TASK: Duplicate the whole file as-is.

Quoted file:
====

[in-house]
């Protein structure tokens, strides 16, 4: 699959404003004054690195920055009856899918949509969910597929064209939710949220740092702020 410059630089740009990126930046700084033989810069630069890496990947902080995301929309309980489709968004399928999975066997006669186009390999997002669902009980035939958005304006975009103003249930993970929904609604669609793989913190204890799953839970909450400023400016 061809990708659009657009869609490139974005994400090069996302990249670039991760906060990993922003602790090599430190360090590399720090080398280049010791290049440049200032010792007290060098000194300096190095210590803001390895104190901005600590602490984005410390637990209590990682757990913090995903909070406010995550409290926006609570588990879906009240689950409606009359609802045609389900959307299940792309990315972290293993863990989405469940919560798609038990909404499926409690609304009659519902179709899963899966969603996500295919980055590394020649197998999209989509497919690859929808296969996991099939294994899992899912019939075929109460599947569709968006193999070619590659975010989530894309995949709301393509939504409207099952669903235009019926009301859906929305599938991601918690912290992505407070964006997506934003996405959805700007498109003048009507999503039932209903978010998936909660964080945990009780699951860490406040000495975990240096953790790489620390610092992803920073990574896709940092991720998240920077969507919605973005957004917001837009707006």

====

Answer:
[in-house]
């Protein structure tokens, strides 16, 4: 699959404003004054690195920055009856899918949509969910597929064209939710949220740092702020 410059630089740009990126930046700084033989810069630069890496990947902080995301929309309980489709968004399928999975066997006669186009390999997002669902009980035939958005304006975009103003249930993970929904609604669609793989913190204890799953839970909450400023400016 061809990708659009657009869609490139974005994400090069996302990249670039991760906060990993922003602790090599430190360090590399720090080398280049010791290049440049200032010792007290060098000194300096190095210590803001390895104190901005600590602490984005410390637990209590990682757990913090995903909070406010995550409290926006609570588990879906009240689950409606009359609802045609389900959307299940792309990315972290293993863990989405469940919560798609038990909404499926409690609304009659519902179709899963899966969603996500295919980055590394020649197998999209989509497919690859929808296969996991099939294994899992899912019939075929109460599947569709968006193999070619590659975010989530894309995949709301393509939504409207099952669903235009019926009301859906929305599938991601918690912290992505407070964006997506934003996405959805700007498109003048009507999503039932209903978010998936909660964080945990009780699951860490406040000495975990240096953790790489620390610092992803920073990574896709940092991720998240920077969507919605973005957004917001837009707006």